Supposedly the Danes are the happiest nation in the world. They have a stable government, no problems with corruption, equal access to education and superb health care. They also have very high taxes and pay them with a big smile on their faces – convinced that an honest fiscal contribution has a positive influence on societal relations. The average Dane is involved in at least three organizations, takes care to ensure proper interpersonal relationships, is able to be content with little and enthusiastically practices the philosophy of hygge, by some compared to the Classical Chinese yin/yang concept; by others, with the French joie de vivre; by Poles – however wrongly – with any old mentality from under the banner of ‘it’ll all work out somehow’.
Wrongly, because the Danes – unlike many of our fellow countrymen – long ago abandoned dreams of power and, after numerous military defeats in the 19th century, went the route of a gentle Romantic nationalism. Guided by the wisdom of poet Hans-Peter Holst, they decided to reforge external defeat into internal victory. They occupied themselves with what had turned out most successfully in this ‘flat little country’: working the land and disseminating knowledge. Adherence to the idea of a tightly-knit community, attachment to tradition and the certainty that small is beautiful also helped them survive the difficult time of the German occupation. King Christian X manifested the independence of his homeland in a manner as modest as it was uncompromising: day after day, despite his 70 years of age and numerous health problems, he would set forth on horseback, riding through the streets of Copenhagen – in full military gear and without any bodyguards. On Rosh Hashanah, the Jewish New Year holiday, which in 1943 fell on the night of 1–2 October, when the Germans ordered a universal deportation of Danish Jews, something extraordinary happened: the Danes joined together in a masterfully-organized campaign to transfer those being persecuted to neutral Sweden. Out of a total of nearly 8000 people of Jewish origin, there were not even 600 who didn’t make it to the other side of the Baltic. Some of them hid in Denmark until the end of the war, some ended up in the Theresienstadt camp, where despite everything no less than 425 people managed to survive. The number of Danish Holocaust victims remained one of the lowest in the occupied countries of Europe. While historians have pointed out the relative logistical ease of the rescue action, above all what they have noticed is the high degree of assimilation of the Jewish community and the universal conviction among the Danes that the action aimed by the Germans against the Jews was injurious to the integrity of the entire nation. It is characteristic that most participants in the campaign chose to remain anonymous – at Yad Vashem, there is just a single tree planted in honour of the King and the Danish resistance movement, whose efforts are also symbolized by the fishing boat from the village of Gilleleje used to transport the refugees, which is on display at the exhibition.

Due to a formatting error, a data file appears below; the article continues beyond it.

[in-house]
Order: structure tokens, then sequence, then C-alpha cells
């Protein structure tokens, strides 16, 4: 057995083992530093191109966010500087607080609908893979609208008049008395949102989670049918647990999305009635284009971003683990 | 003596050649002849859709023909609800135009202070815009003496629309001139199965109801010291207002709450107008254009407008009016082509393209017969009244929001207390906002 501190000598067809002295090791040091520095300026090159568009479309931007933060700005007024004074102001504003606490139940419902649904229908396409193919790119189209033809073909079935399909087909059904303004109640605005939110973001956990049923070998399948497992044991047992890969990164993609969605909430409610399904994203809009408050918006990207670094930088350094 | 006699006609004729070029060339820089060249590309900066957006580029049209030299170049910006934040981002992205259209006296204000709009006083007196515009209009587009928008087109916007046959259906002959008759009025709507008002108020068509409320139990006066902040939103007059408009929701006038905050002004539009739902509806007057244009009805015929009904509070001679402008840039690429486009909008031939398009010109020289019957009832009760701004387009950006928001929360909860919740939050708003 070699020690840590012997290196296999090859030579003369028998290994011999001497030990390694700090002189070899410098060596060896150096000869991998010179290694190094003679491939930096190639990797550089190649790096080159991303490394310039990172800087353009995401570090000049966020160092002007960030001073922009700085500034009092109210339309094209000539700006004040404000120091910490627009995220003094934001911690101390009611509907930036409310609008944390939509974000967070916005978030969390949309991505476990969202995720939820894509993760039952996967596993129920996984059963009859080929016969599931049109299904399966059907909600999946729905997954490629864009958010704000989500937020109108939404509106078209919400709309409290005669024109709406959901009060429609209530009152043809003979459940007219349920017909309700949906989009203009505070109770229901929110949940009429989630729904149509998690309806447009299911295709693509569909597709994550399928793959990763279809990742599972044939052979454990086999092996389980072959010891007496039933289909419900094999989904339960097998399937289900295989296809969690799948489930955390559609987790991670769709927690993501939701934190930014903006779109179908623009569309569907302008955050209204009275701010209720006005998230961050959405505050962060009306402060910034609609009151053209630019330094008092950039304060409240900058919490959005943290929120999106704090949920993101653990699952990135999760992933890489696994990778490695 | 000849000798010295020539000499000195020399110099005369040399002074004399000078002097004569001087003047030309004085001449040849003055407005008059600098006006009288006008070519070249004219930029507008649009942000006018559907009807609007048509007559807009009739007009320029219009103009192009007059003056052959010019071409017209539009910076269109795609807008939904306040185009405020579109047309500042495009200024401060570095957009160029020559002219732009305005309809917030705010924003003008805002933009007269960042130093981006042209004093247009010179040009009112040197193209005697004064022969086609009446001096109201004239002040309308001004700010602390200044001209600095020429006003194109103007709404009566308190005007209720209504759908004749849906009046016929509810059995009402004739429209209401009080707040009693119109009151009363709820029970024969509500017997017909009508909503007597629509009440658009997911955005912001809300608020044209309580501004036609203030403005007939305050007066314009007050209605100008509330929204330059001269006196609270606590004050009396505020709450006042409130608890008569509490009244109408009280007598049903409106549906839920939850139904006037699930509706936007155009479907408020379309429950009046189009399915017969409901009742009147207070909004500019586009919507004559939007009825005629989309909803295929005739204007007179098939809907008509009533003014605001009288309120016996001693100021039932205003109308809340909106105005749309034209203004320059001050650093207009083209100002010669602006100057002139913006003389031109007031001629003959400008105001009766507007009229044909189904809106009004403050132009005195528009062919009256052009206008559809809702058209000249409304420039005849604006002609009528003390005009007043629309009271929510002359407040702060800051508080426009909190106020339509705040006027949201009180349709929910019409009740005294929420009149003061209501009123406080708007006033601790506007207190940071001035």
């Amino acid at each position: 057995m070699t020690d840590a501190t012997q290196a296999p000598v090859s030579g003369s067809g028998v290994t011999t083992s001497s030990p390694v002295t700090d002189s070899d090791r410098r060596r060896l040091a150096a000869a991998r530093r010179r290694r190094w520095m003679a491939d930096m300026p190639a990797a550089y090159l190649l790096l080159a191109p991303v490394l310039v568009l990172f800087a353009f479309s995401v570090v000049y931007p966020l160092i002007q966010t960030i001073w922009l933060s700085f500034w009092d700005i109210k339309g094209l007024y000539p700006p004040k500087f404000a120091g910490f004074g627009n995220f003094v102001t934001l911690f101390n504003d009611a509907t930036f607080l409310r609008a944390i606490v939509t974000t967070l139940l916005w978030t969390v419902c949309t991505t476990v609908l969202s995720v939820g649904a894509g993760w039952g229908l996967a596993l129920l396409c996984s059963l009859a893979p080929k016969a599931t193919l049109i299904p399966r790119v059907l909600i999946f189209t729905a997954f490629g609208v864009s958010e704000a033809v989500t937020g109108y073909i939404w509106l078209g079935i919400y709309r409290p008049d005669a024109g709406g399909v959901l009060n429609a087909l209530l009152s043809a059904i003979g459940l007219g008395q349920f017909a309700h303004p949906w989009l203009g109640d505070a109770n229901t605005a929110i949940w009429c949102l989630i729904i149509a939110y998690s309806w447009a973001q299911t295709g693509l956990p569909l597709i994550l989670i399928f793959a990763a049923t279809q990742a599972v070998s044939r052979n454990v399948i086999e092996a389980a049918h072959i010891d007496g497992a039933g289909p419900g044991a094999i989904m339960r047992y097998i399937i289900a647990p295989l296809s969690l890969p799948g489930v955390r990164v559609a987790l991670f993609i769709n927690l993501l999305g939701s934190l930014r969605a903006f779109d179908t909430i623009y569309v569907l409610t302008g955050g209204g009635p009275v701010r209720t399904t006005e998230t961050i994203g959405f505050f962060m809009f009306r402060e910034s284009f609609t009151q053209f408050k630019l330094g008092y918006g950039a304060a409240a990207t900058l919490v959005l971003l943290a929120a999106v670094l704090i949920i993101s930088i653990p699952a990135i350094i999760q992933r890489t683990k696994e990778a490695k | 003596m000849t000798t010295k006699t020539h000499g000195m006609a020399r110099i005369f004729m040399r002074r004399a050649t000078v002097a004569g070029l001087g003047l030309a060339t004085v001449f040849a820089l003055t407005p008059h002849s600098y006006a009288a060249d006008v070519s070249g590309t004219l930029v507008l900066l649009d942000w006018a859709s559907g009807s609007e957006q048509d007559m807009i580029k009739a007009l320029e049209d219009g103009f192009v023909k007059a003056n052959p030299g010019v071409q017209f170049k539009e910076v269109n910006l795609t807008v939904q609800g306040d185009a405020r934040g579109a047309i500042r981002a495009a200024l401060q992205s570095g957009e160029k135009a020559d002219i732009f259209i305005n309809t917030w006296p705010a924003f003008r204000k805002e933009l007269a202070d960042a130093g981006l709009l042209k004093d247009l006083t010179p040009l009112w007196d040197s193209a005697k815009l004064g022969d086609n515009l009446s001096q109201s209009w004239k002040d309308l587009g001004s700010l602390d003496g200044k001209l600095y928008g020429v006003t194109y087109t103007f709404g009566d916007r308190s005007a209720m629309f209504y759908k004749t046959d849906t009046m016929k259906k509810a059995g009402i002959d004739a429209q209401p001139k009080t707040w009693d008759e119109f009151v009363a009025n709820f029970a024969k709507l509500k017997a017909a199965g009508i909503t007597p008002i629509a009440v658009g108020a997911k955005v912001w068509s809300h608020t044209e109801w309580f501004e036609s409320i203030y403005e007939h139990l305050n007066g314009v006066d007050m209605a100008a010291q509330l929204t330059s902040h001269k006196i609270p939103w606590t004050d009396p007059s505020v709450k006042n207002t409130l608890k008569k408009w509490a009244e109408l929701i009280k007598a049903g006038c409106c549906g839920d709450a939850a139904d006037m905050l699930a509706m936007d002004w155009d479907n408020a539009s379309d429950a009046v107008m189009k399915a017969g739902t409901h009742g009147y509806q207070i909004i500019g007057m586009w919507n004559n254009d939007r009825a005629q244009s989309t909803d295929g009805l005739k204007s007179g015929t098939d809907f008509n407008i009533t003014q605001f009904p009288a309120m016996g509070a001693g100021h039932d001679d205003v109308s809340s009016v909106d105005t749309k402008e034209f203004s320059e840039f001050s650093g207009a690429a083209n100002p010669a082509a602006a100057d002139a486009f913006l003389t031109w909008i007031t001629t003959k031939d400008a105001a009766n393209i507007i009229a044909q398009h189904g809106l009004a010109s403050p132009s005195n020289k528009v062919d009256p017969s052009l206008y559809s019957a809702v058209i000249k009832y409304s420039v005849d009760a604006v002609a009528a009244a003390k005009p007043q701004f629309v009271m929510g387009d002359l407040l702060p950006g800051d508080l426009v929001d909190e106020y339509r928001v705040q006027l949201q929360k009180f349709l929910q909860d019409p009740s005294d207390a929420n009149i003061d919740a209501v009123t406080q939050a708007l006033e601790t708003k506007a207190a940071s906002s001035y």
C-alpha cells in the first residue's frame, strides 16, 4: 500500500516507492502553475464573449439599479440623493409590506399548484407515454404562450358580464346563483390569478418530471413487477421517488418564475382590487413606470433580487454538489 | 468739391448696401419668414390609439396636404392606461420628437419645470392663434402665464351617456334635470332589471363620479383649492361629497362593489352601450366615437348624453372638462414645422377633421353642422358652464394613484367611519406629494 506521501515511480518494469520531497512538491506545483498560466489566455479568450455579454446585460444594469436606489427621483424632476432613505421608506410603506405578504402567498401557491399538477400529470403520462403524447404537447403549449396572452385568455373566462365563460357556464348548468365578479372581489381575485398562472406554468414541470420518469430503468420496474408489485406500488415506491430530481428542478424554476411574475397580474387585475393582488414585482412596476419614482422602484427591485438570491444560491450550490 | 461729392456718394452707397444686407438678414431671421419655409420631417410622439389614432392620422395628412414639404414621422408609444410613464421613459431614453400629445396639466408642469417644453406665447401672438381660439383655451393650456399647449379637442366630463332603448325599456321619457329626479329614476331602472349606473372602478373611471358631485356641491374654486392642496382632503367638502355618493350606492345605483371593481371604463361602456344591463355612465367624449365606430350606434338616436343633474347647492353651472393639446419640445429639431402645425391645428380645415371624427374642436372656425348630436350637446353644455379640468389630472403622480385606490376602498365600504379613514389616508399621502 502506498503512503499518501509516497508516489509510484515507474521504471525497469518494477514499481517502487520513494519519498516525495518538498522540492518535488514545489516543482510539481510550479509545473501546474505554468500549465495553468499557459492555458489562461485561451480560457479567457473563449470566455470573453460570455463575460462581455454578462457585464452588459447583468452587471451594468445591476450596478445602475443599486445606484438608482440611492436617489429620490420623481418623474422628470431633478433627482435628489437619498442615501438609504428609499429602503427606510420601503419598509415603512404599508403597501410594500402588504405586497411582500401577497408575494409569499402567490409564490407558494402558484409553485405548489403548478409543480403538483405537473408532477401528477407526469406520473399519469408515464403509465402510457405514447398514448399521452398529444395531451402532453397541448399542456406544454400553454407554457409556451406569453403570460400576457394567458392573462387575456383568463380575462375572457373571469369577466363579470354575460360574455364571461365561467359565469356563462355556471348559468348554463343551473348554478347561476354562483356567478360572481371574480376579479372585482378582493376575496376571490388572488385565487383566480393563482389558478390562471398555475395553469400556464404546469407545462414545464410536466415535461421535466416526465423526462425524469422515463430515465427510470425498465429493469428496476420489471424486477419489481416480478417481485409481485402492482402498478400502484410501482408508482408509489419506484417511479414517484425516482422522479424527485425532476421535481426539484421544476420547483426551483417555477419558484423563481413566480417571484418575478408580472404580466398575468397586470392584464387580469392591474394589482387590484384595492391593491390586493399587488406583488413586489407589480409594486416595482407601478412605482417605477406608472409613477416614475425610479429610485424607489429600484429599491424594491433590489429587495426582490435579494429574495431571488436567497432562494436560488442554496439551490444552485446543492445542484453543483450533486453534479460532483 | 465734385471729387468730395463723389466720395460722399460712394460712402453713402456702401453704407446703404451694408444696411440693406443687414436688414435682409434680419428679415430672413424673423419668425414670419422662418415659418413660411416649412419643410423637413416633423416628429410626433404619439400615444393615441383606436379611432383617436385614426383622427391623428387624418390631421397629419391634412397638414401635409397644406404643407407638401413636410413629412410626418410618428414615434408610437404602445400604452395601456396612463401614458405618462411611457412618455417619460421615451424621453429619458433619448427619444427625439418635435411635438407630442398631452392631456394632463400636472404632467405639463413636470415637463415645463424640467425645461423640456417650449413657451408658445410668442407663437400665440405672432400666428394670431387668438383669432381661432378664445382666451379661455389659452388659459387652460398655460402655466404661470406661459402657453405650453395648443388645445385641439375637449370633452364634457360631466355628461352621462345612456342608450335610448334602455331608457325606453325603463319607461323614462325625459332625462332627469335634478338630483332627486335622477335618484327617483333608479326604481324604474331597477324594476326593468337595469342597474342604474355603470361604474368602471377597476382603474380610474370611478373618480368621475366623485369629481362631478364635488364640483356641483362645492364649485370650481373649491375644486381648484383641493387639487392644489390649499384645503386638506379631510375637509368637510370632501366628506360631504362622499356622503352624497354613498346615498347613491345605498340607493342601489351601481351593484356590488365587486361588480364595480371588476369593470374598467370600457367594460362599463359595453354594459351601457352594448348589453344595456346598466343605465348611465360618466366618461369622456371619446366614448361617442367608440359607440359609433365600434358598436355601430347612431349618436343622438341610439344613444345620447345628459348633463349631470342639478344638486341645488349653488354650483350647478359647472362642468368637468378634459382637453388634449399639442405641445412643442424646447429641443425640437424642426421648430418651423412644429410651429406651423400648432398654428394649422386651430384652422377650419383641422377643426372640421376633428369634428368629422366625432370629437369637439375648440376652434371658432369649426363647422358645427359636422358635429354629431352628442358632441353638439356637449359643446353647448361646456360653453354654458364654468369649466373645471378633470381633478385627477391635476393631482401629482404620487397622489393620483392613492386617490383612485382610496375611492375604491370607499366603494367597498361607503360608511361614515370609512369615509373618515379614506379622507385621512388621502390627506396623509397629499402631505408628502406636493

Stefania Dovhan (Marta), Daniel Szeili (Walther) and Dorothea Spilger (Liese). Photo: Den Jyske Opera
In August 2018, the stage of Den Jyske Opera in Aarhus was graced by Mieczysław Wajnberg’s The Passenger – for the first time in Scandinavia (after the triumphant parade of Pountney’s staging through Europe and the United States, after several realizations in Germany and Thaddeus Strassberger’s shocking production in Ekaterinburg), prepared in collaboration with the Adam Mickiewicz Institute and awarded two Golden Masks in April: for conductor Oliver von Dohnányi and the performer of the role of Liese, Nadezhda Babintseva. The première, the third thus far in the Mickiewicz Institute’s POLSKA MUSIC program, took place at Musikhuset Aarhus, a concert complex seating 3600, situated in the city center and erected between 1979 and 1982 according to a design by architectural studio Kjær & Richter. Up until 1977, Den Jyske Opera put on a mere two operas annually. It got a second wind after its move to Musikhuset in 1982 and a season that began with a staging of Richard Wagner’s complete Ring cycle. In May of last year, German stage director Philipp Kochheim became general manager of the Danish National Opera. After a few productions realized back in Bonn, Kassel and Braunschweig, he decided to open the new season in Denmark with Wajnberg’s opera: written in 1968, presented in 2010 in Bregenz and shortly thereafter acknowledged as one of the most important works of music theater in the last half century.